University of Southern California: Sensor network aims to measure carbon dioxide and pollutant levels in Los Angeles

They look simple enough, light gray and about the size of a loaf of bread. On their face, a label sports a colorful “C” stylized to resemble a molecular structure along with the words “Carbon Census at USC.”

Inside the metal boxes, a highly sophisticated package of electronic sensors sniffs the surrounding air for an array of pollutants. The climate-warming gas carbon dioxide, its suffocating cousin carbon monoxide and various nitrogen oxide-containing compounds, the type that turn the Los Angeles air hazy orange and brown, rank high among the noxious air components.

The sensors also detect particulate matter — microscopic bits of smoke, soot, dust and other harmful compounds — and ozone, and they measure air temperature and humidity.

The boxes are part of a network assembled by William Berelson, professor of Earth sciences and environmental studies at the USC Dornsife College of Letters, Arts and Sciences, to map air quality in various L.A. neighborhoods.


It started with a single sensor Berelson uses in his lab on USC’s University Park campus. “I have a CO2 and methane analyzer and have been measuring air from the rooftop of my lab building for a few years,” he said.

When he heard about a network of sensors that monitor air quality in Berkeley, California, Berelson “thought it would be great to do a similar network in L.A.,” he said. He now has 12 sensors distributed at Los Angeles Unified School District sites, USC’s campuses and other locations.

Berelson has a number of ambitions for his carbon sensor network. First, he wants to map air quality on a neighborhood scale to determine if and how the concentration of the assorted pollutants changes over time and in various locations.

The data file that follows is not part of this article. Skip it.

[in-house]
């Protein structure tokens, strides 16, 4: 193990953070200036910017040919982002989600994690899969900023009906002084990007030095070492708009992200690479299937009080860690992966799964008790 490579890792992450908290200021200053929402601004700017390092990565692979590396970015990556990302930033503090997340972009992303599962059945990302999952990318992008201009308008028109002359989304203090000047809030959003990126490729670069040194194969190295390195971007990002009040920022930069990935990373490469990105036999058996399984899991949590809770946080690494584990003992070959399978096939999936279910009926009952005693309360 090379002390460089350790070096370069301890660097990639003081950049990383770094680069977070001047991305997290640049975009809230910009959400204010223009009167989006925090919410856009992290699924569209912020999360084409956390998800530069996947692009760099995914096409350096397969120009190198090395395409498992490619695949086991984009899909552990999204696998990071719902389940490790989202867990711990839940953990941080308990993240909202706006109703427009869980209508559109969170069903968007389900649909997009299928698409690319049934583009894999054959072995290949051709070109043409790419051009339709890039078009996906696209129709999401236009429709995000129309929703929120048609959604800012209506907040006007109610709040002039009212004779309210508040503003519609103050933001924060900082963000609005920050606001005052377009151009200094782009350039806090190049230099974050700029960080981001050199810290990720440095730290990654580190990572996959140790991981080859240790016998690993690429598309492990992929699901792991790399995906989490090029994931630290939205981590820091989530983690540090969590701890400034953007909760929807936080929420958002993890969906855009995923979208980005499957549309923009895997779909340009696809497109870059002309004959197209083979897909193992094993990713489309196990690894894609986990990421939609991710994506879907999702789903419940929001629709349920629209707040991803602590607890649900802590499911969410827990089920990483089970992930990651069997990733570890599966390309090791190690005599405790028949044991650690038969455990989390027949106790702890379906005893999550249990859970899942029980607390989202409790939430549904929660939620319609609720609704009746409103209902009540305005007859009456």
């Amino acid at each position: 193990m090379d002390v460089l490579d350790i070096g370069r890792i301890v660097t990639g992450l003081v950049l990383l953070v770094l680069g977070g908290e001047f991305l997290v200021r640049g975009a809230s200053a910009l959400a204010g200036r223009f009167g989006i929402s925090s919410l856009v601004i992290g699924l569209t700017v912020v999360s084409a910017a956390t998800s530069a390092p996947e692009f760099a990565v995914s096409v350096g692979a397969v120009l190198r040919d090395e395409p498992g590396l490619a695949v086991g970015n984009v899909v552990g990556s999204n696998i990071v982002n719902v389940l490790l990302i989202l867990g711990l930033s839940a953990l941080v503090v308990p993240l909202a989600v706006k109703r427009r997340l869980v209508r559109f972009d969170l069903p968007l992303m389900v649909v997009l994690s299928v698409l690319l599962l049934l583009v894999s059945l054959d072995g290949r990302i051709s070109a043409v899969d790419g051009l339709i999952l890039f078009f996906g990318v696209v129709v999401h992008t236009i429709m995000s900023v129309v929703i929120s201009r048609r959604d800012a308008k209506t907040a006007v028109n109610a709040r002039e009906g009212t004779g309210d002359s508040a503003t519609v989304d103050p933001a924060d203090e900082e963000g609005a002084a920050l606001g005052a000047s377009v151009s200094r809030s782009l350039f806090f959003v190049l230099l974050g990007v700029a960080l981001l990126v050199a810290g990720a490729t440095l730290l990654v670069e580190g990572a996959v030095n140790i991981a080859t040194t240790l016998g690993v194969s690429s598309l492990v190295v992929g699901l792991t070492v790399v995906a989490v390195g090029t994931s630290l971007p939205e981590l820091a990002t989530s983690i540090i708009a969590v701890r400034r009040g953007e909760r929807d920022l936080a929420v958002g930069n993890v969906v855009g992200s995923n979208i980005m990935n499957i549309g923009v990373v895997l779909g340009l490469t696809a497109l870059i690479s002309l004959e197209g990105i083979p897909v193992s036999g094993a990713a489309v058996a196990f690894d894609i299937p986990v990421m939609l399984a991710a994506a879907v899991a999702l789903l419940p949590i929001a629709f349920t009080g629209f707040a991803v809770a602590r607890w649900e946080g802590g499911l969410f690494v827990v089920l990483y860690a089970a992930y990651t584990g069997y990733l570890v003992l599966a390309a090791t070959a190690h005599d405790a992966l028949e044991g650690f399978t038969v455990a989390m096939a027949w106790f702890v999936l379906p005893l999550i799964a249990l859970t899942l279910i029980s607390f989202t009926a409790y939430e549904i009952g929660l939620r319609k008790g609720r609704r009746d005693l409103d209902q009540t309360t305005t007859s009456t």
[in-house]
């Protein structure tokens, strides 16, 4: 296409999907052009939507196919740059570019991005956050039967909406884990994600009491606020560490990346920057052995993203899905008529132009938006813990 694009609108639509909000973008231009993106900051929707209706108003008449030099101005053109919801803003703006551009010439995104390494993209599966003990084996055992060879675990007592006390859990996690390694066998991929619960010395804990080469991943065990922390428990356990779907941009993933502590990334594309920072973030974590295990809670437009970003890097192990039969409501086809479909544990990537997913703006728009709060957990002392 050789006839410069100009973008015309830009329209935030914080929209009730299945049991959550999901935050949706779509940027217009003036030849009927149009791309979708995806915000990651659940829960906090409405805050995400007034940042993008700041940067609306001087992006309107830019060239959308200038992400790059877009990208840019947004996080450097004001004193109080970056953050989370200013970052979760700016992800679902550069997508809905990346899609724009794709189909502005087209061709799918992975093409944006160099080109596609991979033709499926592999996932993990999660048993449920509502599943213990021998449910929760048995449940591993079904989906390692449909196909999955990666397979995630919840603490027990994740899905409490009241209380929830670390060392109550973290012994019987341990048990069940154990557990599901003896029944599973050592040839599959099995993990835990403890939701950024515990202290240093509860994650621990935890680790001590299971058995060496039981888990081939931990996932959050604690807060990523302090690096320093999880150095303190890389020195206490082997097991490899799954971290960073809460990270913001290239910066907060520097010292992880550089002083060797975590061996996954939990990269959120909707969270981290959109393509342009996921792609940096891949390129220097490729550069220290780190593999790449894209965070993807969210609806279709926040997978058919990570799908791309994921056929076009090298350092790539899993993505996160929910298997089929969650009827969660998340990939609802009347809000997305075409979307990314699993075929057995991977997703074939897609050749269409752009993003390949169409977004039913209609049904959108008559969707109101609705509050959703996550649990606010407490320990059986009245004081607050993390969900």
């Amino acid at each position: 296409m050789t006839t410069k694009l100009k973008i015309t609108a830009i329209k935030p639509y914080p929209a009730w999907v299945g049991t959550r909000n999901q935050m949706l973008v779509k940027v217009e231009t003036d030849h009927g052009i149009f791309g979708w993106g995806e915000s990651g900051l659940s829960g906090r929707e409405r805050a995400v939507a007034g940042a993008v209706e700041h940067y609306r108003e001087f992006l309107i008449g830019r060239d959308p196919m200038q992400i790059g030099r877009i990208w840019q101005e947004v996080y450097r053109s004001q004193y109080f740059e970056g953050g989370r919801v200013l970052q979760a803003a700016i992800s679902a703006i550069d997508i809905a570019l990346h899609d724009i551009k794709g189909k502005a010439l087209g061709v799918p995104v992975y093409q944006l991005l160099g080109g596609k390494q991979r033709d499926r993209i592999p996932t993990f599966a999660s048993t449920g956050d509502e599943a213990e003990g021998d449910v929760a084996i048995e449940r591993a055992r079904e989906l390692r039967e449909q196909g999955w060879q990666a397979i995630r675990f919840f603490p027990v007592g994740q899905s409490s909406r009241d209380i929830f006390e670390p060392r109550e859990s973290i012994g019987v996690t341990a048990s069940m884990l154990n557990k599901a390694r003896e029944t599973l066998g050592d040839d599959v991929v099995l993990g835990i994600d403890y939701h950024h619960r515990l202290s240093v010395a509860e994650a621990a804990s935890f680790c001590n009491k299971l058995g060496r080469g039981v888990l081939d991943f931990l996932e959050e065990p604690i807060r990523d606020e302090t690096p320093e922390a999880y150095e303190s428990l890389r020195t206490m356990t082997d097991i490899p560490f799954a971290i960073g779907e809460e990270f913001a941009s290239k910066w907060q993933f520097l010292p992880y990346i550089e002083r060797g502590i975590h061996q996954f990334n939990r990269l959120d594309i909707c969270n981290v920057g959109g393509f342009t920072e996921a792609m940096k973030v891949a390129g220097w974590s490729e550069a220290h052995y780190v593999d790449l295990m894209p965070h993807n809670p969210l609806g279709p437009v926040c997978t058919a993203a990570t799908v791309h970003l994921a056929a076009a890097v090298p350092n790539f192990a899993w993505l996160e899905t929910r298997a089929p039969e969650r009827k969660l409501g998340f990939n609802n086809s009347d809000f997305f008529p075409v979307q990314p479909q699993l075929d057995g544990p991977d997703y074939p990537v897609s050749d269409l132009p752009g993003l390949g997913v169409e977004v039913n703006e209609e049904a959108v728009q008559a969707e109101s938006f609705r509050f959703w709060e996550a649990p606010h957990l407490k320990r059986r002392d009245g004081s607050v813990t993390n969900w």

“For example, is carbon monoxide always higher at sites near freeways — does truck traffic drive CO concentration? That hypothesis is based on the fact that CO forms in combustion engines,” he says, and his sensors can help determine if that belief is correct.

Berelson also aims to find out if levels of particulate matter — particularly the dangerous “PM2.5” — are higher or lower in regions of the city with more trees and plants because, he says, “vegetation can sometimes ‘sponge’ PM from air, but they can also make the organic precursors of PM.” The project contributes to USC’s Urban Trees Initiative, a collaborative project led by USC Dornsife’s Public Exchange designed to assist L.A. Mayor Eric Garcetti’s goal of planting nearly 100,000 trees throughout the city.


A key function of Berelson’s carbon sensor network will be to establish the current levels of CO2 throughout L.A. so researchers, policy makers and others can clearly see the effects of moving to more eco-friendly practices, such as driving electric vehicles, riding mass transit or tele-commuting for work.

“We want a good baseline set of CO2 measurements so we can see how CO2 content in L.A. air is changing over time and, perhaps, due to changes in social behavior,” he says.

Berelson says the project offers plenty of opportunities for students to contribute and learn. Currently, Emma Johnson, a junior majoring in geological sciences at USC Dornsife, is developing software for the sensors that will be used for the Urban Trees Initiative. Berelson says a high school student is also working with his group and he expects more undergrads to join in the fall.

In the long term, Berelson hopes to add more sensors and expand the L.A. network, but he also wants to develop networks in other cities if he can obtain the needed funding. He’s already begun planning with Joshua West, professor of Earth sciences and environmental studies, and Ron Cohen, the University of California, Berkeley professor who runs the Berkeley network that inspired Berelson.

“We’d like to expand our network in L.A. for sure,” says Berelson. “Ron and Josh and I have talked about growing networks in Phoenix and Seattle/Portland to consider West Coast urban CO2 dynamics in cities that feel very different water and heat stress,” Berelson says.

With these added networks and his L.A. system, Berelson could give policy officials and decision-makers the data they need to develop effective strategies to combat climate change and promote healthier air quality.

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